- Heather Park (a former officer at this correction centre who helped in the escape of women prisoners in 1993)
3. Things to Know About Dame Phyllis Frost Centre
The atmosphere at Dame Phyllis Frost Centre may be complex and challenging, but it is also an institution created to give women the help they need to turn their lives around.
Prisoners at this centre participate in many recreational activities such as education and work and deliver programs such as training. Some of the notable lists of programs include—
- Educational and vocational training programs
- Reintegration programs
- Family-Support Programs
- Mental Health programs
- Drug and Alcohol Addiction Treatment Program
3.1 Information About Visitation at Dame Phyllis Frost Centre
Visitors can enter the premises but must undergo severe and heavy security screenings. Specific rules about visitation are mentioned on the website. Following those rules is obligatory and necessary.
Prisoners are encouraged to have visitors and be in contact with their family and friends. They can use email, phone, or in-person visits to do so. Some of the rules that visitors should follow are —
- If one plans to visit this centre, they must book in advance.
- Every prisoner has an approved visitor list. The visitor must be on this approved list by the prisoner to be given visitation rights.
- Only selected items like the visitor’s identification, etc., can be taken with them to the prison.
- Compliance with the dress code and dressing appropriately are necessities and should not be taken lightly by visitors.
- They should not wear any clothing that is considered revealing. They should also avoid any clothing that can potentially hide any contraband.
- Foods and beverages are strictly prohibited in the visitor’s area.
- Visitors are requested to be respectful to the star and others present.
This is entirely to provide prisoners with an experience considered supportive and meaningful. Having visits from family and friends is supposed to be a good experience for the prisoners.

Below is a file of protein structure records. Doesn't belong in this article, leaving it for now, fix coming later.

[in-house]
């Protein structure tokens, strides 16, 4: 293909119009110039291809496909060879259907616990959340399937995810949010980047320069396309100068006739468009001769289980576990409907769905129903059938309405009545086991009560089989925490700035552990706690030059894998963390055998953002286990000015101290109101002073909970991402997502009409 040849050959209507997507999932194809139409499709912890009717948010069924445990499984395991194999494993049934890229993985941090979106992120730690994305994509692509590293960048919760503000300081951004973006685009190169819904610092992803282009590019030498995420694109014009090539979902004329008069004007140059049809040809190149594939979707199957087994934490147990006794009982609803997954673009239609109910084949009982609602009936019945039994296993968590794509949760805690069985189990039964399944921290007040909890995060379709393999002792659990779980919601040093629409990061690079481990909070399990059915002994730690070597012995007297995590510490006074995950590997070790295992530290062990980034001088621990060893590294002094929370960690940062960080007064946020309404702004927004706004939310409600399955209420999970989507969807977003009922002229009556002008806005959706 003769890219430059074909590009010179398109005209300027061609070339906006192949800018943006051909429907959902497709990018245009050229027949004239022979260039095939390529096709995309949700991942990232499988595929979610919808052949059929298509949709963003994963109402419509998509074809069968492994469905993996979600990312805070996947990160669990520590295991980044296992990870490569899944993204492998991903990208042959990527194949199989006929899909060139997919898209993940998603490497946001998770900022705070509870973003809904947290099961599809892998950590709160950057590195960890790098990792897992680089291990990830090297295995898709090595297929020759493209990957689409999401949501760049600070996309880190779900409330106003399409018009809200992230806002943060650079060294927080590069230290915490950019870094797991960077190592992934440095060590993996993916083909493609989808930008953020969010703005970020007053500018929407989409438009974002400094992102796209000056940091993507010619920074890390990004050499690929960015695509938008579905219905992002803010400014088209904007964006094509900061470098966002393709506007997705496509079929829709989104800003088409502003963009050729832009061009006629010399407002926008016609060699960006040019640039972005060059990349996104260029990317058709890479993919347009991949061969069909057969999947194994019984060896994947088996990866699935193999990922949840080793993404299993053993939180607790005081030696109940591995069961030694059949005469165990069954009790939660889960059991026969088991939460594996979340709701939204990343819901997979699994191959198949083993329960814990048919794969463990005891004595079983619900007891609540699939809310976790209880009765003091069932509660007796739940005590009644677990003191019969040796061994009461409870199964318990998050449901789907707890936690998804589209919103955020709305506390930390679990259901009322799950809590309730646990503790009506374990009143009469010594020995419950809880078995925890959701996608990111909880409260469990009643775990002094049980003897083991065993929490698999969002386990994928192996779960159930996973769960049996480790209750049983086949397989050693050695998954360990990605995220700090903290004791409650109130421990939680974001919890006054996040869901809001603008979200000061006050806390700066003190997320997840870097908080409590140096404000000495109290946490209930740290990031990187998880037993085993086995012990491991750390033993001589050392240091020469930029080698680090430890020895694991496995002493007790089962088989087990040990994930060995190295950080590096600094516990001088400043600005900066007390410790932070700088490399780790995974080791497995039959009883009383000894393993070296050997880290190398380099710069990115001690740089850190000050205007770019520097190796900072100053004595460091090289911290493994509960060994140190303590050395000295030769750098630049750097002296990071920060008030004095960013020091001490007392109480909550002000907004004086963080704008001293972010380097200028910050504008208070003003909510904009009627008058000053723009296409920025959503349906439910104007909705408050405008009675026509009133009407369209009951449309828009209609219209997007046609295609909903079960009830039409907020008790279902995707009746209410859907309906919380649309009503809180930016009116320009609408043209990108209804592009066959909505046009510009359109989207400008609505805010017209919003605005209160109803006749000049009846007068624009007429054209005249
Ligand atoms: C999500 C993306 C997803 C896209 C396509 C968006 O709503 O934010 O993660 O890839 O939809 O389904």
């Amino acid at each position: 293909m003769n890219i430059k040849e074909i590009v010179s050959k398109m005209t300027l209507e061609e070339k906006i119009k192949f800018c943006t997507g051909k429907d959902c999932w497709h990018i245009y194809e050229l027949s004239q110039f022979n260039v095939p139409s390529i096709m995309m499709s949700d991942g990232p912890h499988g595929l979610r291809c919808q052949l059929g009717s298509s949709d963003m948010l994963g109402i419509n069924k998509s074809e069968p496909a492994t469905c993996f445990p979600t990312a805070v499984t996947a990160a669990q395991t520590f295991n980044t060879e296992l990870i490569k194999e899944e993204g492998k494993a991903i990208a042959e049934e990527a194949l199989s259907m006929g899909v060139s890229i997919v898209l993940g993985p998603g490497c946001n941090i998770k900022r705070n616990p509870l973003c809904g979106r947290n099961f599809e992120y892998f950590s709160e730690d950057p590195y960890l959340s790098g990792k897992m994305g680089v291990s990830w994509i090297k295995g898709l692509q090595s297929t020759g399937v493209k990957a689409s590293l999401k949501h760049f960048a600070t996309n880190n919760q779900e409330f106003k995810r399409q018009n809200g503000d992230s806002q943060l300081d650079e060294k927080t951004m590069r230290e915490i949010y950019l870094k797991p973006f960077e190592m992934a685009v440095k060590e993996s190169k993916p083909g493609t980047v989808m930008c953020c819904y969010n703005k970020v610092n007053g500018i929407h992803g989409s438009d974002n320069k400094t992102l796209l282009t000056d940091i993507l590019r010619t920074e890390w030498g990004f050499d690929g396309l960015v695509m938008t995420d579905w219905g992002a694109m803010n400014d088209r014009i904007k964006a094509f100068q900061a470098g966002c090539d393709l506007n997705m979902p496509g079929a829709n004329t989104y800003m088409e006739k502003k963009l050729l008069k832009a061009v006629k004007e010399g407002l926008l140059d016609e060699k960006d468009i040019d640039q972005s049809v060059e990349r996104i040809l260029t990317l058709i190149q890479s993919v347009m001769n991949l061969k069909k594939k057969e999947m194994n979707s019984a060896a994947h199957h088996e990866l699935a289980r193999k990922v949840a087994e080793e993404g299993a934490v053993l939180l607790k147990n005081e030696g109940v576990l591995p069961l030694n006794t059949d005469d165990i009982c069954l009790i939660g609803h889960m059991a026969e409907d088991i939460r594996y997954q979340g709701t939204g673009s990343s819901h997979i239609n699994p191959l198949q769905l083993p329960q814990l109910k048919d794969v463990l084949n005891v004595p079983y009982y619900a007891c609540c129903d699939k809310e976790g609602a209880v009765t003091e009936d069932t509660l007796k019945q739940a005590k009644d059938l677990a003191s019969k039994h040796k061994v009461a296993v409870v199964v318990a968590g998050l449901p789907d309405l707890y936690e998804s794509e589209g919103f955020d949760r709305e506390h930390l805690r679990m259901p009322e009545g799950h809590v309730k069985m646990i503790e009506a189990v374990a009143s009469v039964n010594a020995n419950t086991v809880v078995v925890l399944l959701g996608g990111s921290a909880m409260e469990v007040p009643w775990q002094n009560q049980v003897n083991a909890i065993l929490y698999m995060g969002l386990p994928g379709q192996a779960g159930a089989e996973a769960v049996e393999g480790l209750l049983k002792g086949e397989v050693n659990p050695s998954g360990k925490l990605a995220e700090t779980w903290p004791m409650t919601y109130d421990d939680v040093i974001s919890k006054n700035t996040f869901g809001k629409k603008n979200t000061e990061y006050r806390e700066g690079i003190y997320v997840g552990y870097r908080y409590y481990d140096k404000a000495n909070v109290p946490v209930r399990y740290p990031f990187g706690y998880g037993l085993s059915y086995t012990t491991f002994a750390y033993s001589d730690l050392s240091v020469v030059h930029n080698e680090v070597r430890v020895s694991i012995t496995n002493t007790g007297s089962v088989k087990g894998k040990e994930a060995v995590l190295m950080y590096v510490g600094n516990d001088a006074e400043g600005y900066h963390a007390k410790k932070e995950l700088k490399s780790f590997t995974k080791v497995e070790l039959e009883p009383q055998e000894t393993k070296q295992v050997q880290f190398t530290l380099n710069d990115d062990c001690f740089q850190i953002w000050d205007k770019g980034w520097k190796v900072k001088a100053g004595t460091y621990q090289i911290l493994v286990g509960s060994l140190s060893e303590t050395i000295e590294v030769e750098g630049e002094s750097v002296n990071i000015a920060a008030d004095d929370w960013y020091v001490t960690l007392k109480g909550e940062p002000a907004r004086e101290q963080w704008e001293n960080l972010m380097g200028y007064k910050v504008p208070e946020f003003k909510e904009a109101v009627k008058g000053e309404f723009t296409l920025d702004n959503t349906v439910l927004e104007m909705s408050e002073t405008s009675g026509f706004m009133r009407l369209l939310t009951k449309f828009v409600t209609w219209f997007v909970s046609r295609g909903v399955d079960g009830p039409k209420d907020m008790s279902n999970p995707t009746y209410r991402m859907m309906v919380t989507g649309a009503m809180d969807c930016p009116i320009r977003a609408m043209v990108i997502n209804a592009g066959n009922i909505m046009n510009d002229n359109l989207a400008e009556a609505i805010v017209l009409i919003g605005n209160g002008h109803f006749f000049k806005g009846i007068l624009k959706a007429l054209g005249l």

4. The Recovery Program of Dame Phyllis Frost Centre
As evident from the name, the Recovery program was created to aid women with skills and knowledge that one would find necessary for finding employment, secure housing, etc. Some of the programs offered here are —
4.1 The Recovery Pathway
There are many barriers that prisoners, in general, will have to face once they are released back into the community. This program allows the women to formulate a plan and address any barriers they might face after release.
Many workshops are held in this program, notable on efficient topics like how to write a resume, look for employment or a job, or budget.
4.2 The Drug and Alcohol Treatment Program
The Drug and Alcohol Treatment Program offers group counselling as well as medication management. As the name suggests, this program allows female prisoners to address issues related to substance abuse on an individual and group-level basis.
4.3 The Life Skills Program:
Life skills are necessary and part and parcel of everyone’s life. The centres believe that the sentencing to prison shouldn’t deprive or hurt the prisoners; the life skills program aids in teaching the women prisoners skills like cooking, cleaning, and budgeting.
The DPFC proves to be a helpful resource and facility for women planning to be released from prison. However, this isn’t the only practical or resourceful centre, notably helping female prisoners. Some of the other resources that might aid women in prisons are as follows —
- The Department of Corrections Website: This website is easily accessible and open-source. It provides information that will help these women join the social community
- The Salvation Army: The Salvation Army helps provide services that will help women prisoners join back into the community, just like the Reintegration of DPFC
5. Facilities at Dame Phyllis Frost Centre
The Dame Phyllis Frost Centre houses remand prisoners and the first prisoners awaiting trial. The Centre also provides forensic care services. The facilities provided to first prisoners are such—
- A self-contained unit
- Single cells that have ensuites
- A library
- A health area
- A visiting area
- Two cell blocks. Each cell block holds protection prisoners and prisoners who often display poor behaviours.
The Dame Phyllis Frost Centre has carried a legacy for thousands of years. It is a beacon of hope, the centre of resilience, and a chance for many female prisoners to start all over.
The vision of this facility has created a significant and lasting influence on the community. It can be said that Dame Phyllis Frost Center is a light mark and a blueprint for recovery efforts that must be conducted in the future.
Sarah is a literature enthusiast and an aspiring psychologist. Currently pursuing her master’s degree in Clinical Psychology after completing her undergraduate studies in Psychology, she is deeply fascinated about the human mind and behaviour . Sarah finds solace in the pages of “This is How you Lose the Time War,” her favorite book, and enjoys immersing herself in the realms of pop culture and Kpop music. She appreciates nature that surrounds her and seeks out opportunities to connect with it. Sarah’s passion for learning about people’s emotions, thoughts and behaviors, combined with her love for seeking and exploring the dynamic nature of life, allows her to provide unique perspectives on various topics, including travel secrets and current events.